Premaxilla with single row of 4 multicuspid teeth (Fig. 14) in all 13 specimens. All teeth compressed and pedunculate with distal parts spatulate with 7 cusps in adult males and females; 3 middle cusps largest, and marginal cusps smaller. Maxillary teeth (Fig. 14) identical in form to premaxillary teeth; most teeth with 6-7 cusps, 5-8, 7.1, (7), n = 13, SD = 1. Dentary dentition identical in form to that on premaxilla and maxilla; with 3 middle cusps slightly larger than marginal cusps. Total number of dentary teeth 7-11, 8.6, 9 (13), n = 13, SD = 1.2.

    Vertebrae 37-39, 37.8, (38), n = 14, SD = 0.5. Dorsal limb gill rakers 8-9, 8.4, (8), n = 13, SD = 0.5; ventral limb gill rakers 12-14, 12,7, (13), n = 13, SD = 0.7. Branchiostegal rays 4 in one cleared and stained specimen; 3 rays originating on anterior and one on posterior ceratohyal.

    Color in alcohol: Identical to that of M. drilos, except that the head is dark overall with the central portions of maxilla, infraorbitals, preopercle, dorsal and ventral parts of opercle, subopercle and branchiostegal rays and basal portion of pectoral fin lighter with scattered dark chromatophores. Longitudinal dark stripe on body identical to that of M. pearsoni, but dark chromatophores are more densely concentrated along its dorsal and posterior portions.

    Sexual dimorphism: The p values in Table 3 indicate that pelvic-fin length, dorsal-fin height and anal-fin lobe length are sexually dimorphic, but testing these differences through regression analysis is inappropriate in light of using the limited number of available males and females.

    Reproductive mode and gonad anatomy: Males and females of this species (MUSM 6756 and 11250), identified as Monotocheirodon sp. were also used by Burns & Weitzman (2006) for histological analysis of the urogenital papilla and the ovary of mature females. The results revealed that the intromittent organ of Monotocheirodon kontos, which is larger than that of M. drilos is also used to inseminate females and that the more elongate nuclei of the spermatic cells are 4.1 µm in length.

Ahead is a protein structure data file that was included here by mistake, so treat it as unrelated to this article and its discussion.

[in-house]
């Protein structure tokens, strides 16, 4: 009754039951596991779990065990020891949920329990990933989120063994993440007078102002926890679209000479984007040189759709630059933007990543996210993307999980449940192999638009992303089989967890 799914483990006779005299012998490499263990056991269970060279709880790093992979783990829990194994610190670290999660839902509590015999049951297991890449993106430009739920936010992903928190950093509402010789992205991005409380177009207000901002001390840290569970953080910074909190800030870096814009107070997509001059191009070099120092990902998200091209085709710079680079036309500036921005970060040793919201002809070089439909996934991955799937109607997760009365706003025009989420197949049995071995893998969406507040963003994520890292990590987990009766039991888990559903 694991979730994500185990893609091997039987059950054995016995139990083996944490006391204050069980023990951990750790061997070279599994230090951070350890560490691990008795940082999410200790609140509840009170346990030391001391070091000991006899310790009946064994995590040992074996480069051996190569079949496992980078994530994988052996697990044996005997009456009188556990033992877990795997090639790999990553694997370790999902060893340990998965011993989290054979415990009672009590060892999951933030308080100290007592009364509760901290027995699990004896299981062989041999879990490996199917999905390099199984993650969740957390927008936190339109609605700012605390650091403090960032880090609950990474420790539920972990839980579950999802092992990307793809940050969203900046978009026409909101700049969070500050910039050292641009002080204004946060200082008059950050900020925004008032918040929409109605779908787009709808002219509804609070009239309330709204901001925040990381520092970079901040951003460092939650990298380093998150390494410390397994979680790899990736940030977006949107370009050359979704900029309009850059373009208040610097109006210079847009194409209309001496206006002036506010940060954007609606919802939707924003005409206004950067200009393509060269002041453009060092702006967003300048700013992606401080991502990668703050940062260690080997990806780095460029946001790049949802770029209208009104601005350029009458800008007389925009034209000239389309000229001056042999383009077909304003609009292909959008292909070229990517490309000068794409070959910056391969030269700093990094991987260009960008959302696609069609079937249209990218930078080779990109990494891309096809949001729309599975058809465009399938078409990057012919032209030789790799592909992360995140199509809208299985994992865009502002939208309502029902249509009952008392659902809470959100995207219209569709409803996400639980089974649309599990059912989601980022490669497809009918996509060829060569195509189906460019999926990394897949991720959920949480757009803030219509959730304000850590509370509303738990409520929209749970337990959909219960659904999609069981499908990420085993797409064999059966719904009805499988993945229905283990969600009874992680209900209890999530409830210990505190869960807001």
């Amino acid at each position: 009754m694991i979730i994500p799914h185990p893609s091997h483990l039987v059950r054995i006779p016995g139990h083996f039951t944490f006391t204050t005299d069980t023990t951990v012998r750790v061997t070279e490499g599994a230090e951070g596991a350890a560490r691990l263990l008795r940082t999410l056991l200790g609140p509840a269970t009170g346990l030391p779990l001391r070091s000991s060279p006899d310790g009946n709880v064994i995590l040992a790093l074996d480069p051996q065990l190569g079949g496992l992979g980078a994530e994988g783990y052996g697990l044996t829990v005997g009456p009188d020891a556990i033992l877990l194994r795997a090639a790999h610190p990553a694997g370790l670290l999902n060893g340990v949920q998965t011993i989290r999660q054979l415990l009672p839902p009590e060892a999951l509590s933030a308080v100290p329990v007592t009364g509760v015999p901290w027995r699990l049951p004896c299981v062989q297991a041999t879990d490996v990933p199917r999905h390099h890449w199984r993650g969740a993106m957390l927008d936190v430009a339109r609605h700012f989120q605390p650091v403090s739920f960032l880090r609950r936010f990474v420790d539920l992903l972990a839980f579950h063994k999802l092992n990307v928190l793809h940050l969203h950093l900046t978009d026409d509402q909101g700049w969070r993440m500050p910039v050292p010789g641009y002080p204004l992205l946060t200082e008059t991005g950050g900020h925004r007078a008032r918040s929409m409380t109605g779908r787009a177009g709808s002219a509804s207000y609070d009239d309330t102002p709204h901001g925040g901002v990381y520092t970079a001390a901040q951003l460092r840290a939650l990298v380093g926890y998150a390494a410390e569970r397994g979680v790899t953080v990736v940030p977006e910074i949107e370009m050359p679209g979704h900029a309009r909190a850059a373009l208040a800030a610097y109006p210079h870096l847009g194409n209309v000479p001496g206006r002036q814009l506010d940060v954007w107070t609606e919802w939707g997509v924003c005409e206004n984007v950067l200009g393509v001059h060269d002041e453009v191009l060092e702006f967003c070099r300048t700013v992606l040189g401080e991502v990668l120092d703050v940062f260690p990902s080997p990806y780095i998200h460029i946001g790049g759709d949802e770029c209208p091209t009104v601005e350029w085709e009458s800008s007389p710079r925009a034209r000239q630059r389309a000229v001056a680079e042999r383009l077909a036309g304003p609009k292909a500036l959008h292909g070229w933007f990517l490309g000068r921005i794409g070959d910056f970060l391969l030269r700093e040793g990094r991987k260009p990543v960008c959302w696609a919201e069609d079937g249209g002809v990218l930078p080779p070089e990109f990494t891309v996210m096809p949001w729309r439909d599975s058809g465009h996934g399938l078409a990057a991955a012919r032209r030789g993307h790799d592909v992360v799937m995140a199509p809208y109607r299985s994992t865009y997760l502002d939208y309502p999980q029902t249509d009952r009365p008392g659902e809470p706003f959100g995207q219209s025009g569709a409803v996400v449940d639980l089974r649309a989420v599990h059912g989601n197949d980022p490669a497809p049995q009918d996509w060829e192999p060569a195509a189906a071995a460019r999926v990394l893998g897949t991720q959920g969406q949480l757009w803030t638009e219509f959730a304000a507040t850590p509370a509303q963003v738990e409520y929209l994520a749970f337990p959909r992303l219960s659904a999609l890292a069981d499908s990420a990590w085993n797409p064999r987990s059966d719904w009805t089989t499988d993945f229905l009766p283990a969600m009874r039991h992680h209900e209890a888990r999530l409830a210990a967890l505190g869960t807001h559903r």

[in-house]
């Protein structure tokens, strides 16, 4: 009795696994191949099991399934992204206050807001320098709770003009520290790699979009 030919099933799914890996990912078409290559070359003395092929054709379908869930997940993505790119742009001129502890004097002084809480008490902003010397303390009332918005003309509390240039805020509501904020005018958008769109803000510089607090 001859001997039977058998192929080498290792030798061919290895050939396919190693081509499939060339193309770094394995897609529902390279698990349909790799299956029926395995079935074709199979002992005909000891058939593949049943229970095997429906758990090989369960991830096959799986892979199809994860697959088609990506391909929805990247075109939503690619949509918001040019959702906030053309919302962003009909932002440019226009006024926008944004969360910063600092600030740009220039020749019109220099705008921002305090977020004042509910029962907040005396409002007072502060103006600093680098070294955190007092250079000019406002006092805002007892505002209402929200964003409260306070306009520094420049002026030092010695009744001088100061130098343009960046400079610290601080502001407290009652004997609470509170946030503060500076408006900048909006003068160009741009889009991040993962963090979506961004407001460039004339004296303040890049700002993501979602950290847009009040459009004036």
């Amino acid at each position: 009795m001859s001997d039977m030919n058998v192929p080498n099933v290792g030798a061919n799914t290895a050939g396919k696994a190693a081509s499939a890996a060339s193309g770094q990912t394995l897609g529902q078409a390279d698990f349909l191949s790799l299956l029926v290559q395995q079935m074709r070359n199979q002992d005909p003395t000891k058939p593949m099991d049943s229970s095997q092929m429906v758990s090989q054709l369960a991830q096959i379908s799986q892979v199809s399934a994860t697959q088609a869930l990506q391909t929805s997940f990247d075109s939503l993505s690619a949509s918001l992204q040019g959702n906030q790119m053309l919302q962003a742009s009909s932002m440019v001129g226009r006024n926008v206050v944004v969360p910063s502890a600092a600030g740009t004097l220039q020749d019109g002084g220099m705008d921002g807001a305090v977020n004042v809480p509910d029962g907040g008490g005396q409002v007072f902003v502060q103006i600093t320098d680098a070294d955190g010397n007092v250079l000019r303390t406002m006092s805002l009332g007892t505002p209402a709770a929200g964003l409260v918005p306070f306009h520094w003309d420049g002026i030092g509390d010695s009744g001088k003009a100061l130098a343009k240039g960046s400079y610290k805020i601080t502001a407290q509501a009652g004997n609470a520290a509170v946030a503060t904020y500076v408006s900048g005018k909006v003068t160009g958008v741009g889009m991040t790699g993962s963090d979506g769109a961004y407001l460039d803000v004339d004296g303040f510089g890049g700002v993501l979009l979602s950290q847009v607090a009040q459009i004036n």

As in Monotocheirodon drilos, the sperm nucleus contains highly condensed granular chromatin, but it is more elongate toward the flagellar axis being approximately 3.95 µm in length (SD ± 0.4µm) (Fig. 15, A-F). The flagellum originates along the first quarter of the nuclear length (Fig. 15, A-B). In cross section the flagellum shows an irregular outline with depressions (Fig. 15, C-F) and in the centriolar complex the centrioles are oblique to one another (Fig. 15 B-inset). Other distinctive sperm nucleus features of M. kontos are: the mitochondria are elongate, display a longitudinal position relative to the flagellar axis (Fig. 15 B) and are mainly accumulated in the depressions on the nuclear outline (Fig. 15 E-F); the vesicular system is formed by a large number of small interconnected vesicles positioned very close to one another giving the system an alveolar appearance (Fig. 15, F-L); due to the superposition of the membrane, the points where the vesicles are connected are seen as electron dense dots (Fig. 15 J); the vesicles are intermingled with the mitochondria and are mainly external to them; this vesicular system and also the mitochondria are found in the midpiece at the base of the nucleus (Figs. 15, H-L). The midpiece, identical to that of M. drilos (Fig. 15 B) is about 0.7 µm in length (SD ± 0.1 µm), and as in that species a single flagellum also emerges from the midpiece (Fig. 15 G).